At the Sussex Equine Hospital, we have installed a new low field MRI unit. This article aims to inform you what MRI is, how we use it and what to expect when your horse comes in for an MRI scan.
What is it?
MRI stands for Magnetic Resonance Imaging and is sometimes just referred to as MRI. MRI was first developed for humans but has since been adapted for horses so we can carry out standing MRI scans.
An MRI, unlike X-rays, CT, or Bone Scans (Nuclear Scintigraphy) doesn’t rely on ionizing radiation to penetrate the tissues of the body. An MRI machine is essentially a large magnet; the machine is so strong it polarises hydrogen atoms within tissues of the body and interprets the signals produced in response to this magnetisation. Hydrogen atoms are naturally occurring in an animal’s body and most frequently found in water and fat.
Different types of tissue; bones, muscles, tendons and ligaments are all composed of different concentrations of water and fat, and so produce different signals in response to the magnetic field. Additionally, the water and fat content of a tissue changes when the tissue is injured, thus resulting in an altered signal in response to the magnetic field. This ability to differentiate between all the different tissues within the body allows us a far more detailed view of the structures within the horse’s leg and especially within the horse’s foot.
MRI is most often used to image the horse’s foot and distal limb but images can be taken as far up to and including the hock and carpus, using the standing low field system. Prior to an MRI scan your horse must have its shoes removed so no metal enters the magnetic field. When undergoing an MRI your horse must be sedated and stand still whilst the MRI machine acquires these remarkably detailed images. MRI scans take between 2 and 4 hours to complete but it all depends on how still your horse can stand!
MRI provides images sliced in many different planes and is capable of producing 3-dimensional images in a variety of orientations. This allows MRI to provide a superior anatomical and pathological assessment of many structures within the equine distal limb and is considered the gold standard diagnostic technique for many conditions. However, MRI must always be interpreted in light of a thorough clinical examination other diagnostic techniques, such as regional anaesthesia (nerve blocks) and radiography, may be necessary.
Problems with the deep digital flexor tendon, the ligaments associated with the navicular bone, the navicular bone itself and the ligaments associated with the coffin joint are the typical conditions that are identified using standing MRI. Once an accurate diagnosis has achieved, a specific treatment plan can be made and a prognosis be given.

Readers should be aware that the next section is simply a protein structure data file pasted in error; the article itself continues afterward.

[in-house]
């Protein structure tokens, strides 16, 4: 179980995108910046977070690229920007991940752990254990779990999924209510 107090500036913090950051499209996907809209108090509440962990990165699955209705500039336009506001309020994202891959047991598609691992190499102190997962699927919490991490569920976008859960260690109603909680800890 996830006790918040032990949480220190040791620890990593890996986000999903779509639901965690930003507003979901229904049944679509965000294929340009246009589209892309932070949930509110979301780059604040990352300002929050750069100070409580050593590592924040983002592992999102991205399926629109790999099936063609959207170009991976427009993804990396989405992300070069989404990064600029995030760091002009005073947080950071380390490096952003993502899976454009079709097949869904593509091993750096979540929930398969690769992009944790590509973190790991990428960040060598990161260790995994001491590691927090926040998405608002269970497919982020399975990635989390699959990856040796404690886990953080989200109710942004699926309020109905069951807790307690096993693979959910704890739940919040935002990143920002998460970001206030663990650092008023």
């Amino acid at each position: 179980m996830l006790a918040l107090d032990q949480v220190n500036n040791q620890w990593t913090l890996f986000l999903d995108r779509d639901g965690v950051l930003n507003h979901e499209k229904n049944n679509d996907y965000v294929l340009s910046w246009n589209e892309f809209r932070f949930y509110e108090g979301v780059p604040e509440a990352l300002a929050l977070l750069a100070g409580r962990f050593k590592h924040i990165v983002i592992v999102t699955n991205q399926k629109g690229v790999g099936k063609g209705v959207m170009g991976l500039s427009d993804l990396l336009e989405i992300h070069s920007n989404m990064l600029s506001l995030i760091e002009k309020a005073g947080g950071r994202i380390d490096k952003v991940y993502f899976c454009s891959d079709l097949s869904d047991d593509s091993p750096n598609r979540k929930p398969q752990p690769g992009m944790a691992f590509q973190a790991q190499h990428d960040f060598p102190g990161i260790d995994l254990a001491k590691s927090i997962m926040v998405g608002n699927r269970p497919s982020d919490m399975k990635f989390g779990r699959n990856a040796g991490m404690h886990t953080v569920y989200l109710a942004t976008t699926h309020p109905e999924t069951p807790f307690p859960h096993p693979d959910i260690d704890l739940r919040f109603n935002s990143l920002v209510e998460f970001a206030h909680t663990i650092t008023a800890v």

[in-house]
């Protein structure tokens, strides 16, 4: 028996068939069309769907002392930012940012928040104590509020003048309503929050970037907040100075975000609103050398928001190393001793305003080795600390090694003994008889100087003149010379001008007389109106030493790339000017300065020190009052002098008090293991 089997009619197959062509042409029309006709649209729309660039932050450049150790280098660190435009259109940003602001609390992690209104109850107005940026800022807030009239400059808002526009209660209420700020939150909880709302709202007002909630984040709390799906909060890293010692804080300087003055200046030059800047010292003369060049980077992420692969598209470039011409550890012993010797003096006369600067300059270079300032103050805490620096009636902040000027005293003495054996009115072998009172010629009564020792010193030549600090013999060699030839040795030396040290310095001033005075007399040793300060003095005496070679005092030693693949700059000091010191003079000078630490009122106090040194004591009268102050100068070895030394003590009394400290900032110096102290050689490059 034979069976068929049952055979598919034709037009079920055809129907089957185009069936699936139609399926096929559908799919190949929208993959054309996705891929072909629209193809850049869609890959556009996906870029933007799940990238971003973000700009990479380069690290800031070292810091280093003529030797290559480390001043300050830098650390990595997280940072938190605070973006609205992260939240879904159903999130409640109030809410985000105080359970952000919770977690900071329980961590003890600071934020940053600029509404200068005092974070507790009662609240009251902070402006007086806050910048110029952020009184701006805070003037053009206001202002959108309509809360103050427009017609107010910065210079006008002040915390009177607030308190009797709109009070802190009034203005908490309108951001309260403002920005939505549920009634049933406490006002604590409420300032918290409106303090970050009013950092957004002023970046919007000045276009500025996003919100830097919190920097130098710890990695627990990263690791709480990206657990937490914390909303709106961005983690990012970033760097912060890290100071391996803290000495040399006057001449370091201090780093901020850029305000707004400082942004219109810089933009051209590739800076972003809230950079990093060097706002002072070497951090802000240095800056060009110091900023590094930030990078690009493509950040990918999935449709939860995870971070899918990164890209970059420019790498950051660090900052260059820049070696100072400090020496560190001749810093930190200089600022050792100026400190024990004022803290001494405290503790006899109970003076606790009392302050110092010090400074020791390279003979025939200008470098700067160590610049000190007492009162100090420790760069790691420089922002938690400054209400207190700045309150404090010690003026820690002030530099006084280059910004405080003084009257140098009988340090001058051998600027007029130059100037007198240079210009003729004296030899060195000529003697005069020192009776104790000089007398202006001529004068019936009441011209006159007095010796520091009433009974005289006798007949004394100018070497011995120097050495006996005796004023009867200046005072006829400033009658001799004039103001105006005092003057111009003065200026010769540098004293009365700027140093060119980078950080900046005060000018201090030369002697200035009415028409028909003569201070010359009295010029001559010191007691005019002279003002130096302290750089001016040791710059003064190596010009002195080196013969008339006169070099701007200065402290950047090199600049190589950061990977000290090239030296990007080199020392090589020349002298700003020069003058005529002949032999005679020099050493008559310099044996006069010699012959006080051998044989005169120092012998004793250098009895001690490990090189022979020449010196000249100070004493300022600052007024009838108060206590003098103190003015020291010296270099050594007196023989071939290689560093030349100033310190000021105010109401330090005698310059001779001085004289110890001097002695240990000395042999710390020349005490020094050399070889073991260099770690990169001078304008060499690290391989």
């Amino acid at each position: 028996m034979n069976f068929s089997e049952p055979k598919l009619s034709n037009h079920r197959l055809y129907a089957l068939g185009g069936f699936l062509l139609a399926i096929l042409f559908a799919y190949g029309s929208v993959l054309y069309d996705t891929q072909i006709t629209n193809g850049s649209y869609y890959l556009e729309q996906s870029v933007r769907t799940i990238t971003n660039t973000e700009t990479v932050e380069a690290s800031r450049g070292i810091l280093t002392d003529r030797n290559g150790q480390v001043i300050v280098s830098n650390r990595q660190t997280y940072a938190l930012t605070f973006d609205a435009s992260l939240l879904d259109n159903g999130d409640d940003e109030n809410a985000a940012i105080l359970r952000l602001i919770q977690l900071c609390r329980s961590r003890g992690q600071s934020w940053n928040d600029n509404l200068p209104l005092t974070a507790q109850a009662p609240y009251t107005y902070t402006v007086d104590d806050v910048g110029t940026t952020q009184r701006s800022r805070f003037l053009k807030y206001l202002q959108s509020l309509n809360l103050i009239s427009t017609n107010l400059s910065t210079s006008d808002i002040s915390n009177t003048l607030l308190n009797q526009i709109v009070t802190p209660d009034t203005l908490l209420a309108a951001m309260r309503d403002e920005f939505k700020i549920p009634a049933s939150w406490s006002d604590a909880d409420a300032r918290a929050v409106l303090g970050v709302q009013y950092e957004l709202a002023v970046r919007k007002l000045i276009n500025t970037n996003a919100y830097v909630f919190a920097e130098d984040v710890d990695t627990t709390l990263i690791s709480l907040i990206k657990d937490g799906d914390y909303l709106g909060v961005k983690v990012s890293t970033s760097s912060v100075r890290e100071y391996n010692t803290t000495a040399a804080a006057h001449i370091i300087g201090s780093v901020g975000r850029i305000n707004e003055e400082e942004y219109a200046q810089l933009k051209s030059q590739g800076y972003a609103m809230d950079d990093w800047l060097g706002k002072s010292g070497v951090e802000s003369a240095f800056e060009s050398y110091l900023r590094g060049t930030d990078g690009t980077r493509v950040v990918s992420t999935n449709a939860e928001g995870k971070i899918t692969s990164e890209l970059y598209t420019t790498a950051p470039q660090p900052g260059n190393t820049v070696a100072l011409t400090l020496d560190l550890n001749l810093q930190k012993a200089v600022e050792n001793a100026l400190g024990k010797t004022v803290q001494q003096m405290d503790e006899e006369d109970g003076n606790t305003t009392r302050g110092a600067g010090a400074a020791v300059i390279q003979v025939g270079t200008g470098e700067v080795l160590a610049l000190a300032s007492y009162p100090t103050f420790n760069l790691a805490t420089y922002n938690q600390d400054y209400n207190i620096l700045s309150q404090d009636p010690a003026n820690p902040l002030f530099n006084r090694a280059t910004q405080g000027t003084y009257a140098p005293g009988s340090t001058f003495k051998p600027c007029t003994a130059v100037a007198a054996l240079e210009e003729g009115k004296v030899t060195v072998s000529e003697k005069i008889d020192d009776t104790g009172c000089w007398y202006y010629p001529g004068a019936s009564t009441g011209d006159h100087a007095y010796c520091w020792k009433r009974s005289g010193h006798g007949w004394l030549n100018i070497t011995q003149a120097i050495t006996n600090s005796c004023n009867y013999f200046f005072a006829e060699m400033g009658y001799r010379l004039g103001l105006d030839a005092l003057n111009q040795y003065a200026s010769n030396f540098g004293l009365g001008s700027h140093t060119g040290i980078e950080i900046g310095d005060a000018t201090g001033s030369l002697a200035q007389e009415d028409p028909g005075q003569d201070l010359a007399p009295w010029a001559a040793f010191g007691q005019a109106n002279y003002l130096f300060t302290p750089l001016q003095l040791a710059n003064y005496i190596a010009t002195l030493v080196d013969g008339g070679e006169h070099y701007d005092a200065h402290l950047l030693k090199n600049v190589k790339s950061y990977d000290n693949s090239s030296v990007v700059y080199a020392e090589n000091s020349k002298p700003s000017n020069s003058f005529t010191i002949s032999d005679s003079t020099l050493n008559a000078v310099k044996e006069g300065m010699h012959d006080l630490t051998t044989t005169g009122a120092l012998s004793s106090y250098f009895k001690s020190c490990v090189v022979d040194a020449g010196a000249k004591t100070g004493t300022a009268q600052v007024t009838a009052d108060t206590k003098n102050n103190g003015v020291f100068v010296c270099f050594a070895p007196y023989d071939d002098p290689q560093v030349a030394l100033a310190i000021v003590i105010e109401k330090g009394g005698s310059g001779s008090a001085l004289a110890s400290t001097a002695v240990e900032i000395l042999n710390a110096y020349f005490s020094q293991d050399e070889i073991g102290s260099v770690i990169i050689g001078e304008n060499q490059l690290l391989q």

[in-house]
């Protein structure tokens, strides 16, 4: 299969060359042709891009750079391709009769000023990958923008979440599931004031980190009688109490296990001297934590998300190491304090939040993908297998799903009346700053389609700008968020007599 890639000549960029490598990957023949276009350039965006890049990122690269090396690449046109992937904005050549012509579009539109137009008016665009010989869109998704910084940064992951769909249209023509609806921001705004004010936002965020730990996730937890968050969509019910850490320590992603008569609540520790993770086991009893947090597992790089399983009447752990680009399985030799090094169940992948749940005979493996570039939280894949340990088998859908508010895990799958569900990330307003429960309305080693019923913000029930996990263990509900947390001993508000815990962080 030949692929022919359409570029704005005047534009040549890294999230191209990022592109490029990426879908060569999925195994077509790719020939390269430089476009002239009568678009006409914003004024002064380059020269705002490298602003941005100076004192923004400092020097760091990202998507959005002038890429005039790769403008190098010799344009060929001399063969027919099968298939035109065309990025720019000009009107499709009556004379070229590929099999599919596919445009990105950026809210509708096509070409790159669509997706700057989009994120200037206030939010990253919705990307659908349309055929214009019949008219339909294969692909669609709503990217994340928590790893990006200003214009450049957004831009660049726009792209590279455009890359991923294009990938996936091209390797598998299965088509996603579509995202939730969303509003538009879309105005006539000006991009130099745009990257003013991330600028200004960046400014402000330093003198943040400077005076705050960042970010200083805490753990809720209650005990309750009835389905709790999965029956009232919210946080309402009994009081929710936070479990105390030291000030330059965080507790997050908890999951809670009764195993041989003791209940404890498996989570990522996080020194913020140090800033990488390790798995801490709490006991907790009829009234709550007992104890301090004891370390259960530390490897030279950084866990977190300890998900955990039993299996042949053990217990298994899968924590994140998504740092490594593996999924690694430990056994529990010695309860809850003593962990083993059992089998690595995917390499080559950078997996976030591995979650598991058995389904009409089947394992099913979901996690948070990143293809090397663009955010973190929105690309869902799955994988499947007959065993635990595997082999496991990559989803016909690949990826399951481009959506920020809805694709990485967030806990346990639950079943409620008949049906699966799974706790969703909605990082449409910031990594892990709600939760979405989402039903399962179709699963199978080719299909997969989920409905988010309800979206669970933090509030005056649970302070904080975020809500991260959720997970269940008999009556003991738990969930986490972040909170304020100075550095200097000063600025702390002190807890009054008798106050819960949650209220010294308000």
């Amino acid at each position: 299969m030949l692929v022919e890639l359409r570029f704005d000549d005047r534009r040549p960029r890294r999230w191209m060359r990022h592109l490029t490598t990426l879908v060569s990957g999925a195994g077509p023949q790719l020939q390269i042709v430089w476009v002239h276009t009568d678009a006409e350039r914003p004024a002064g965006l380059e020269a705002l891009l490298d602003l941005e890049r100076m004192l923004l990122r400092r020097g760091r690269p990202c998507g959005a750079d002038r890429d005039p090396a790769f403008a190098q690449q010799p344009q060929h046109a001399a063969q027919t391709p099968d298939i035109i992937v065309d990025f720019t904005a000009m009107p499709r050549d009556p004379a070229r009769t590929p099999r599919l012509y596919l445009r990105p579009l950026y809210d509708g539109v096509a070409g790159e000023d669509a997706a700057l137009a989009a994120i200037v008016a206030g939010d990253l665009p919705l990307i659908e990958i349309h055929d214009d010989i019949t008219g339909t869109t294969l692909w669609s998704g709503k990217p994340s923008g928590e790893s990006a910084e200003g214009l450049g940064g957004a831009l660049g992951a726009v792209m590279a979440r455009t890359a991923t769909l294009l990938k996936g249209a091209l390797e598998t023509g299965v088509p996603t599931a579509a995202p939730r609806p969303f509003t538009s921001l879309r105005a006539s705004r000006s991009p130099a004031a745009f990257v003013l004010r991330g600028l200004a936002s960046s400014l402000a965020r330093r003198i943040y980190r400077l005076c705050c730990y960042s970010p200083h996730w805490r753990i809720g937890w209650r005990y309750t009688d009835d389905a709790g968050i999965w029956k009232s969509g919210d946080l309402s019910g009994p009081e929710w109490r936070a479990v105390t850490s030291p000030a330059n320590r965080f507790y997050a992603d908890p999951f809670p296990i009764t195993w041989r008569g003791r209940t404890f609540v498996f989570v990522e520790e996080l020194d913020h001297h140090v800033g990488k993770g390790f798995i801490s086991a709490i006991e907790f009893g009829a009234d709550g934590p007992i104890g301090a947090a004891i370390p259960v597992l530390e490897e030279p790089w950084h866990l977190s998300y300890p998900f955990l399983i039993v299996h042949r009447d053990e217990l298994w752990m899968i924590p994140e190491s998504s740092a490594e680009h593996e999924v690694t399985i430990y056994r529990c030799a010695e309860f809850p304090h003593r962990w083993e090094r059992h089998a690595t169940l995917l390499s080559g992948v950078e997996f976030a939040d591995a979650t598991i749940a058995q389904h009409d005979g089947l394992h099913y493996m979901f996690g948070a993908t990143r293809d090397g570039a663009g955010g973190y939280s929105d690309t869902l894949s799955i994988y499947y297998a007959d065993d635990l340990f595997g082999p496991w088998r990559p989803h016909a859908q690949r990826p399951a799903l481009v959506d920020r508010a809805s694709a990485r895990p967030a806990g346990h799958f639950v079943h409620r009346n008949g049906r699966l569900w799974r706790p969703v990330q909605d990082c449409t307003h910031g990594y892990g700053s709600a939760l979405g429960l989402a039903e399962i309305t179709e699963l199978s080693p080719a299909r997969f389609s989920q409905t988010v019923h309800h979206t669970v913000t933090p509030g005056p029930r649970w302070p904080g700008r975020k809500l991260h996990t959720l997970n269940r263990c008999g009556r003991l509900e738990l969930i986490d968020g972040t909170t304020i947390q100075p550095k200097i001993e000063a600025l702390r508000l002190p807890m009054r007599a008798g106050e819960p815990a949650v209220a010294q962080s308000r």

If you have any questions regarding the new MRI machine that has been installed into the Sussex Equine Hospital then please speak to your regular vet or call the clinic on 01903 883050 or email email@example.com and one of our hospital vets will be able to answer any questions you may have.
What to expect?
- Your horse should arrive 2 hours before the scheduled scan time or if more convenient you can drop your horse off the night before. This will give your horse a chance to settle into our hospital and relax before the scan. It also gives us an opportunity to get to know your horse.
- If your horse is shod the shoes will need to be removed, either prior to arrival by your farrier or on arrival by one of our hospital vets. If we are scanning front feet or legs it is not necessary to remove hind shoes and vice versa.
- Shoe removal is necessary because the MRI machine is a large magnet and metal will stick to the machine but also because metal causes a “signal void” artefact which appears as a large black area in the image which obscures and distorts the images of that area.
- We may have to take radiographs of each foot to check that no nail fragments remain following shoe removal.
- It is standard practice to scan both legs even if your horse is only lame on the one leg. This is to allow comparison between the “bad leg” and the “good leg”. If your horse is coming in for a re-examination or if we are looking to make a specific diagnosis (nail penetration or keratoma), then we may only need to scan one leg.
- An MRI is not a painful procedure but your horse will need to be sedated and an MRI scan usually takes between 2 and 4 hours.
- Your horse will receive a short break between scanning each leg.
- It is not possible for you to be with your horse whilst they are being scanned.
- If a lameness investigation is requested after the scan then it will be necessary for your horse to stay longer. If you have been referred from another practice then we will contact your regular veterinarian and make a joint plan together.
- Hundreds of images are generated from one MRI scan so a diagnosis and report will follow usually 24-48 hours after the scan. We will report the findings to your regular veterinarian, before making a plan with yourselves so everyone involved knows what’s going on.
- Most insurance companies now pay for 100% of the cost of an MRI. However, if your horse is insured please seek approval from the insurance company before the date of your scan!